The statement also cited the separatist leader as calling on the Kremlin to open negotiations for a peaceful settlement to the war in Chechnya.
The site -- kavkazcenter.com -- published the statement on the night of 2 February. It is accompanied by an order from warlord Shamil Basayev for pro-Chechen fighters to "end all offensive military actions" until 22 February.
Sahman Akbulatov represents Russia's Memorial human rights center in Ingushetia, the autonomous republic bordering Chechnya. Akbulatov said he travels often to Chechnya and that people there are desperate for the war to end and will welcome the cease-fire call.
"Everybody is tired of this war -- Maskhadov and his people, and Chechens on the whole," Akbulatov said today. "Probably Russians don't need this war either -- at least, the ordinary people."
He said frustration with the nearly 6-year-old war may be one reason behind Maskhadov's alleged cease-fire. But he admits the recent kidnapping of a number of the separatist leader's family members might have something to do with it, as well.
"I don't know. Maybe it is, in a way, related to the abduction of Maskhadov's relatives," Akbulatov said. "In the beginning of December, eight of Maskhadov's relatives were kidnapped, and maybe it somehow influenced the cease-fire. We don't know. We can only guess."
The Chechen prosecutor-general this week announced that an investigation has been opened into the abductions. Memorial has speculated a Chechen police force led by Ramzan Kadyrov -- the son of the former pro-Moscow President Akhmad Kadyrov, who was slain last May -- may have been behind the kidnappings.
Russia's NTV television station on Monday (Jan 31) cited Chechen Prosecutor Vladimir Kravchenko as saying members of the federal forces are also responsible for 10 percent of all abductions in Chechnya.
It is unclear what kind of impact the cease-fire order will have, or whether the recent kidnappings forced Maskhadov to make a conciliatory gesture toward the Russians.
But Akbulatov said the cease-fire offer does n-o-t reflect badly on Maskhadov, and that the apparent collusion between the moderate separatist and the far more radical Basayev may show the Chechen resistance is more unified than previously believed.
Basayev has claimed responsibility for many terrorist attacks carried out in Russia in recent years, including last September's Beslan hostage siege, in which more than 320 people were killed after rebels stormed a school and took children, teachers and parents hostage.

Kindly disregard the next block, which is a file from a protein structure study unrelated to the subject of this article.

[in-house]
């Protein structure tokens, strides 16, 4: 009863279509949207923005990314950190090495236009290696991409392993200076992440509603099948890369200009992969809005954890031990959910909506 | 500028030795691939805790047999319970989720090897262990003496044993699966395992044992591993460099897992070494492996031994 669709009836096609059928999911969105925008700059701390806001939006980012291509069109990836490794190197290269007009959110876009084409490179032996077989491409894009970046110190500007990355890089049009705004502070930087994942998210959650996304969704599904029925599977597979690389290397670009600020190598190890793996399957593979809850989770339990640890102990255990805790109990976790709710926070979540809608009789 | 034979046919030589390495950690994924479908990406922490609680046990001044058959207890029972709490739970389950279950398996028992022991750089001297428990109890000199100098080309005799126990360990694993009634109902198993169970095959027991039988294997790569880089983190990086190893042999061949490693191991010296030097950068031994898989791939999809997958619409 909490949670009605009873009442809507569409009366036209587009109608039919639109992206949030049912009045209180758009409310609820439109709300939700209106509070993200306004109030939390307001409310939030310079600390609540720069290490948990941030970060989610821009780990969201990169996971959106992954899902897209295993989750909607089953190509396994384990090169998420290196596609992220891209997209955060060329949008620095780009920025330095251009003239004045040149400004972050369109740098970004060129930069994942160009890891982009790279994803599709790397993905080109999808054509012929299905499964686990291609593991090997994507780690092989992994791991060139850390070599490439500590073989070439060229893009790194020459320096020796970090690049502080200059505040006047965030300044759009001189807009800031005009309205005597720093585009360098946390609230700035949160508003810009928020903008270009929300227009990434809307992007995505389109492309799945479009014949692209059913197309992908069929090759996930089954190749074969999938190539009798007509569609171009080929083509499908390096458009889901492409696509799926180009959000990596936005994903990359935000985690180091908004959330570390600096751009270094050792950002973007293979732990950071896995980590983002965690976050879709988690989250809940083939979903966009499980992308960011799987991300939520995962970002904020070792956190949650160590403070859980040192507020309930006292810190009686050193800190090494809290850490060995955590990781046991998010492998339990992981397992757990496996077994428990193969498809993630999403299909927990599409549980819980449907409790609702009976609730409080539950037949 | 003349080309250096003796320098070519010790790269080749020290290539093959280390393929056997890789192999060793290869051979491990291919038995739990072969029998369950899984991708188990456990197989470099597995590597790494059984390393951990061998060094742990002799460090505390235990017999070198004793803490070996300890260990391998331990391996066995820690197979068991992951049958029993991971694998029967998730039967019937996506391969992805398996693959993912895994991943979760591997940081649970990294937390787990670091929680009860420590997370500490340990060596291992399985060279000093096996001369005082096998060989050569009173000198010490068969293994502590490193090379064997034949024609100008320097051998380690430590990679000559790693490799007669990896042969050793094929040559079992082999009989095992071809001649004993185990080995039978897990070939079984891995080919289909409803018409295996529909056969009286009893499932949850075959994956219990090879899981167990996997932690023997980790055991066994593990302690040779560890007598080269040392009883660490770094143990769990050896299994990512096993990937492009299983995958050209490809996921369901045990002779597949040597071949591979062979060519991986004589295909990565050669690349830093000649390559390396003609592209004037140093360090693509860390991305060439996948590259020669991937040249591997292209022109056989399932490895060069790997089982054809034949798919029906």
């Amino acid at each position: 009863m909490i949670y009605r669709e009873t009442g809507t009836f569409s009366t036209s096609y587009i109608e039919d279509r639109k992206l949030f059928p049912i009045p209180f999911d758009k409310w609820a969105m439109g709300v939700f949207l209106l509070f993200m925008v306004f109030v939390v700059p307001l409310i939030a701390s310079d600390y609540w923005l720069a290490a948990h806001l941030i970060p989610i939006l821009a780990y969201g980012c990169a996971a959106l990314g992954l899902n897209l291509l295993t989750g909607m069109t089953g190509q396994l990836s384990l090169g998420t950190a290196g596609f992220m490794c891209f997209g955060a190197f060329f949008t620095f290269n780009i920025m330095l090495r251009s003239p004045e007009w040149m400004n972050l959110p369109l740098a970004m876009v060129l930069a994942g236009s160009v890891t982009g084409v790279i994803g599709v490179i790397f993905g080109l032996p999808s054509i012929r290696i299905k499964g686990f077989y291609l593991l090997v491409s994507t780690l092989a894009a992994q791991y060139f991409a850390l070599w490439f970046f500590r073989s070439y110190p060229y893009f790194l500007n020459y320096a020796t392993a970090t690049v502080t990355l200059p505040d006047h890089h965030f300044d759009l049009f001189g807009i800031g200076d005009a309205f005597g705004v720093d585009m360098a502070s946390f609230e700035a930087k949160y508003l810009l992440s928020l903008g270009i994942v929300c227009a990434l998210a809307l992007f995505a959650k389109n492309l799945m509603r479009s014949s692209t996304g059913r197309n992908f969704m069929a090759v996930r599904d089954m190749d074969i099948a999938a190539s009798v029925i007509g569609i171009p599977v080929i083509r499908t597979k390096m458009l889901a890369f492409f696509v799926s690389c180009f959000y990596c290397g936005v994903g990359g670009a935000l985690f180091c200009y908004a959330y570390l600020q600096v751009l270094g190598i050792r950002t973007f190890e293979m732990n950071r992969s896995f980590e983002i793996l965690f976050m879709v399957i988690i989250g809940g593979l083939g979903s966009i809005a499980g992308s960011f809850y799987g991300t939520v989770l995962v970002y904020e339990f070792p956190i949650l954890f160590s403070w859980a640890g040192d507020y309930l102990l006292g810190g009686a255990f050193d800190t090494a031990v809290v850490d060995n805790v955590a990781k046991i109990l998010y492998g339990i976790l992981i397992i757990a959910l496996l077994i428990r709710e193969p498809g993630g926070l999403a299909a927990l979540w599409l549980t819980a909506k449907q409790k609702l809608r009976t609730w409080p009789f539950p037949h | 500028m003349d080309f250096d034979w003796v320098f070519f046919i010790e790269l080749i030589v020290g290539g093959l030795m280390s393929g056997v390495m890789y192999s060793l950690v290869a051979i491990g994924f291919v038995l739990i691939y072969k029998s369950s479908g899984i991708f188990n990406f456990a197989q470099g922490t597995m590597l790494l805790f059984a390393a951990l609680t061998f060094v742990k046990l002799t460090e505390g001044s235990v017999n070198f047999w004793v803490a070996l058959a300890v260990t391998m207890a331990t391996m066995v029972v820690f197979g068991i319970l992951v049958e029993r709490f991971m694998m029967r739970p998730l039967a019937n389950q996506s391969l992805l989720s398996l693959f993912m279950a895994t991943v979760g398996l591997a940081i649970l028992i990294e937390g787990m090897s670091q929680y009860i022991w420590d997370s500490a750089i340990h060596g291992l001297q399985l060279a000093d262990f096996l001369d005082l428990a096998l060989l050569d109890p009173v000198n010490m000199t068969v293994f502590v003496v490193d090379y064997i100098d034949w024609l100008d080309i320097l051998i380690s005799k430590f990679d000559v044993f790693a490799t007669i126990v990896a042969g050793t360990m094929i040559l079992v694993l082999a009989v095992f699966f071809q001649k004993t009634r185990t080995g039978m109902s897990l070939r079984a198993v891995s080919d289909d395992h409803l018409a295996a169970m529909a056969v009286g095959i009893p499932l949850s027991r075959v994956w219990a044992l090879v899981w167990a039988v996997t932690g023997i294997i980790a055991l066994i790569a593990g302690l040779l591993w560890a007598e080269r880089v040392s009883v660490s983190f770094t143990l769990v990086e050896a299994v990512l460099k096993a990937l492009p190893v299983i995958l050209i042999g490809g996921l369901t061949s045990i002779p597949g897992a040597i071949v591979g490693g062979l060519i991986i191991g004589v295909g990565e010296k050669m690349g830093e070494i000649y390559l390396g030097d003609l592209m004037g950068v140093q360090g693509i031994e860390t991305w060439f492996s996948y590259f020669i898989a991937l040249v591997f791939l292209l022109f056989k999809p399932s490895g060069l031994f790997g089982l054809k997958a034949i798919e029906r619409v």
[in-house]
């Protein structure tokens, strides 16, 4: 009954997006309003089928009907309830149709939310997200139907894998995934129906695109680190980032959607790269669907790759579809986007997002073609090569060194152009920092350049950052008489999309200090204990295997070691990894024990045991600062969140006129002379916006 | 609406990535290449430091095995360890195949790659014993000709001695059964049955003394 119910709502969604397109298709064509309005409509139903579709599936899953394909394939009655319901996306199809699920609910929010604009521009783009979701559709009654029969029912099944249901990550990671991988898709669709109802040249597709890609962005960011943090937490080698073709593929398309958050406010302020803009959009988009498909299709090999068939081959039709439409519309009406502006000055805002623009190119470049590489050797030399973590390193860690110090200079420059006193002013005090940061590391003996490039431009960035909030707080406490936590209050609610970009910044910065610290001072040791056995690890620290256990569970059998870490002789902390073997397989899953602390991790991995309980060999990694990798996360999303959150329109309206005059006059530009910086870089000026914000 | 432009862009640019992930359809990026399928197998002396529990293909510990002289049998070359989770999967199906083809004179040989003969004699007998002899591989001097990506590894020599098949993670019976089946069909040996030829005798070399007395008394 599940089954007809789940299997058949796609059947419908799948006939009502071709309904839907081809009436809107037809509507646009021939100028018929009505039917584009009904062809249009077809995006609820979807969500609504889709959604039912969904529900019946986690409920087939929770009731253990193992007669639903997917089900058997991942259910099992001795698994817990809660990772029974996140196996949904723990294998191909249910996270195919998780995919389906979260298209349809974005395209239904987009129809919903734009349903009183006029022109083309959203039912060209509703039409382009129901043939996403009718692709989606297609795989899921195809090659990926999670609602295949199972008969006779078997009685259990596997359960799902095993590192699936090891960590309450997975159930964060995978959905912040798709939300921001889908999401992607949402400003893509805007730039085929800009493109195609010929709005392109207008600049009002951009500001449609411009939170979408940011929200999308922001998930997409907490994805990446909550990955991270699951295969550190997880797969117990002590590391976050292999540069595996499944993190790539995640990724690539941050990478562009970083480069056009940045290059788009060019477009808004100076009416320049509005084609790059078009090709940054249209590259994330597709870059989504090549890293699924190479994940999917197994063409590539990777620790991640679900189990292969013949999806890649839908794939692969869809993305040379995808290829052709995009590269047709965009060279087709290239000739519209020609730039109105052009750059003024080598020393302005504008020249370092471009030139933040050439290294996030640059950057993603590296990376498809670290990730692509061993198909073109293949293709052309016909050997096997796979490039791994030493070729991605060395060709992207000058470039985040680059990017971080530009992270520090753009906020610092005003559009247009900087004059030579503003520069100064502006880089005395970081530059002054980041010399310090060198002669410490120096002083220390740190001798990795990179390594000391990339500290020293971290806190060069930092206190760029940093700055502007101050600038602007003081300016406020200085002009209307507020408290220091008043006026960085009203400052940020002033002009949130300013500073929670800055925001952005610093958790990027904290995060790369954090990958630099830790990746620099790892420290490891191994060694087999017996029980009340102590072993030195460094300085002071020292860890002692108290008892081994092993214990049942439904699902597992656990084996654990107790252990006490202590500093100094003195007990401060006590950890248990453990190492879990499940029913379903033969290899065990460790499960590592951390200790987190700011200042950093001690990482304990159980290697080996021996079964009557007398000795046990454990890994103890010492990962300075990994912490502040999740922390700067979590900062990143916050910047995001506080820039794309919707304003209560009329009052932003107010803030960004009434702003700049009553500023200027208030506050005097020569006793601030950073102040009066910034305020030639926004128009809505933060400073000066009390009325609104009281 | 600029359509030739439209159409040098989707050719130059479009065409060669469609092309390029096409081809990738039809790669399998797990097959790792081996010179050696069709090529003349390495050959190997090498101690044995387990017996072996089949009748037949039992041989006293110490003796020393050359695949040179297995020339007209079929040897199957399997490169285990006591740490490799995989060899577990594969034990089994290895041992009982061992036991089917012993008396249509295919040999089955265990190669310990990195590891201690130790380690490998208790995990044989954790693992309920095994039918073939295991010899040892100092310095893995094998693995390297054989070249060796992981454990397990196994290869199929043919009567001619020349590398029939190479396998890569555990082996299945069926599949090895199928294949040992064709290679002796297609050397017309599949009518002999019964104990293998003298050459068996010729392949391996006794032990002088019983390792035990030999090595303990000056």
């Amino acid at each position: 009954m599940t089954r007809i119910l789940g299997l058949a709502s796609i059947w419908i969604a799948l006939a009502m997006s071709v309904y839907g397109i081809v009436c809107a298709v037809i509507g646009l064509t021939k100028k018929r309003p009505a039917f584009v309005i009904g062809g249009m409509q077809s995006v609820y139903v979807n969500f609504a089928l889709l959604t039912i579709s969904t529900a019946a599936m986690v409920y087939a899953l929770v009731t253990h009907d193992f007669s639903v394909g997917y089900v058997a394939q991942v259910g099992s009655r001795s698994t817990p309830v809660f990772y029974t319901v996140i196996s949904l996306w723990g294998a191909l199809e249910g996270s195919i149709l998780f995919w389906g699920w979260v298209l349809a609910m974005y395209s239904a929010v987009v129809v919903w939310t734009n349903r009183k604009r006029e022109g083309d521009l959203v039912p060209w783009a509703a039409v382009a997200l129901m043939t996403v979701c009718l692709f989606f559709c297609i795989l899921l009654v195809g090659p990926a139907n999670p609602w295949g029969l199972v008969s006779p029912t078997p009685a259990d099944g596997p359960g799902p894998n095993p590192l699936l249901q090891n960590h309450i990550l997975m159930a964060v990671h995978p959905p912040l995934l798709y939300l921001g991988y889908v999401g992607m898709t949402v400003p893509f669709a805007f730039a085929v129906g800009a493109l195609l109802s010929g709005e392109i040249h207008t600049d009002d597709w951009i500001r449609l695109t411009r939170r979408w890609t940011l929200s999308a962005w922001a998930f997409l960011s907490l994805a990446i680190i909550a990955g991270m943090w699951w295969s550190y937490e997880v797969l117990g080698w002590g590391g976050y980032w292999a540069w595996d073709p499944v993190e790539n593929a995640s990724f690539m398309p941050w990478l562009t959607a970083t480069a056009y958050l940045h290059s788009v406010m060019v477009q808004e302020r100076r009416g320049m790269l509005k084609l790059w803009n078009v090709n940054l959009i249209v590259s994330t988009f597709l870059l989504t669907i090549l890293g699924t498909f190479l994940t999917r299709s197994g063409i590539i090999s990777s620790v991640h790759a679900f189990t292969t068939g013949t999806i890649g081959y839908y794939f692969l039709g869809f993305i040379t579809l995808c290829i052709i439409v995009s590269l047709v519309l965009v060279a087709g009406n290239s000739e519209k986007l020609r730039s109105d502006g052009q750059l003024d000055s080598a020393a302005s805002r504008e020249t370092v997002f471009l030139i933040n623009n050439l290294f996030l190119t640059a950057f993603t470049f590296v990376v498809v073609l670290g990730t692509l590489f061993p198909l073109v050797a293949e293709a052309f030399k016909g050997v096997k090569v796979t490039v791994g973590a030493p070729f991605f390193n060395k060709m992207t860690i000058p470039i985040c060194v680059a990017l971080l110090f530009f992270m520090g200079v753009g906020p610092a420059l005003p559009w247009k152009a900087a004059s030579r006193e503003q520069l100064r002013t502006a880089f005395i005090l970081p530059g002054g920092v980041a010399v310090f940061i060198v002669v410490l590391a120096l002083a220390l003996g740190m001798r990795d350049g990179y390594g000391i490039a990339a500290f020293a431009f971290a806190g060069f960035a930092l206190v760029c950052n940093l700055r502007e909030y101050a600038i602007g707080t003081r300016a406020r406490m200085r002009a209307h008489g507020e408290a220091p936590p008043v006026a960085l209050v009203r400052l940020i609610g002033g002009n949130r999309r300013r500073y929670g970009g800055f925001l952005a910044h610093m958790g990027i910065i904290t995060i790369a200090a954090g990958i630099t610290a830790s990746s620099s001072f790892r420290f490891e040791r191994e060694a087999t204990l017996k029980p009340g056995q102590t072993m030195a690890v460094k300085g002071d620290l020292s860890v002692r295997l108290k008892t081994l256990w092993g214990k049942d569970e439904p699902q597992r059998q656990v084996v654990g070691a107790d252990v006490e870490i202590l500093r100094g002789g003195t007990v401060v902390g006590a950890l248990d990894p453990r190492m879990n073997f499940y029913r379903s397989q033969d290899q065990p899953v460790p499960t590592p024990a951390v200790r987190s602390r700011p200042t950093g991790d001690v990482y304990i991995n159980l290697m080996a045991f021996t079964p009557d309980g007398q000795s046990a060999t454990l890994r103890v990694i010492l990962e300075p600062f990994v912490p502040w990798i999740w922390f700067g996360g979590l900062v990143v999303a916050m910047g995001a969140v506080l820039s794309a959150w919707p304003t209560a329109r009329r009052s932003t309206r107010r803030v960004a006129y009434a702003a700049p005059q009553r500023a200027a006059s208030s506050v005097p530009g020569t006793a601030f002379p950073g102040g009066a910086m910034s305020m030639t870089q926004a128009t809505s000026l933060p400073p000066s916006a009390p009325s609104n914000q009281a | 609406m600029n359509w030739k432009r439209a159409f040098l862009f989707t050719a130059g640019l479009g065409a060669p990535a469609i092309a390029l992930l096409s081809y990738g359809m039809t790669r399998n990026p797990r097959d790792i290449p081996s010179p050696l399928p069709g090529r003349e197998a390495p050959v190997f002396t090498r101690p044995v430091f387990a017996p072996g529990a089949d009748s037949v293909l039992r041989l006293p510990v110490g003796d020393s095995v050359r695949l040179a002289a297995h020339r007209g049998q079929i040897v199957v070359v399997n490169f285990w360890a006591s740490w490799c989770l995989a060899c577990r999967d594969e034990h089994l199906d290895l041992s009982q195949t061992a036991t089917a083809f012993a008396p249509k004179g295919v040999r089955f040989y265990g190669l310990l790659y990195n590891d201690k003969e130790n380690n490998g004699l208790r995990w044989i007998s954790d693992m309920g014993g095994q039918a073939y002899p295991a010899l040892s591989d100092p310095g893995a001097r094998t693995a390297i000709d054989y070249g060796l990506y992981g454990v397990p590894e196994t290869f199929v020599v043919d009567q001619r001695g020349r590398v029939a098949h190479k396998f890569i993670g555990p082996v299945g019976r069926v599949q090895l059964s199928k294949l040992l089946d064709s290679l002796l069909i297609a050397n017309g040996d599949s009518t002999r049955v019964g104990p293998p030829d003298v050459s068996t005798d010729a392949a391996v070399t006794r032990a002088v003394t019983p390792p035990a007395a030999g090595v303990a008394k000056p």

Maskhadov condemned the Beslan siege and has said Basayev should face trial for his role in the hostage taking. But the kavkazcenter.com website has published a series of recent photographs showing the two men sitting together and appearing to discuss military strategy against federal troops.
The British daily "The Times" on 2 February quoted Basaev as saying he still considers attacks on Russian civilian targets, such as the Beslan hostage crisis, as a justifiable response to Russia's military actions in Chechnya, and that he plans to stage further such attacks.
The Kremlin, which has firmly rejected calls to open negotiations with Chechen rebels, has dismissed the kavkazcenter.com statement, saying it is not an "official" source of information.
A spokesman for Chechnya's Russian-backed government today quoted President Alu Alkanov as saying the statement is little more than a publicity stunt.
Kirill Koktysh of the Moscow Institute of International Relations said the Kremlin will probably continue to be silent. Opening negotiations would be seen as a sign of weakness on Russia's part and would contradict Russian President Vladimir Putin's unyielding stance on the breakaway republic.
"For the military component of the decision-making system, this would be a loss of face -- it is too late, so to speak, to turn back," Koktysh said. "And Putin has too often said that Maskhadov doesn't represent anyone. And, to be honest, for the last two years, or even three, that has been absolutely true. Maskhadov really only represents himself and a small group of close supporters and not Chechens as a whole."
Koktysh said there is no reason to expect Putin will respond to the cease-fire. The deadlock in Chechnya, he said, is likely to continue.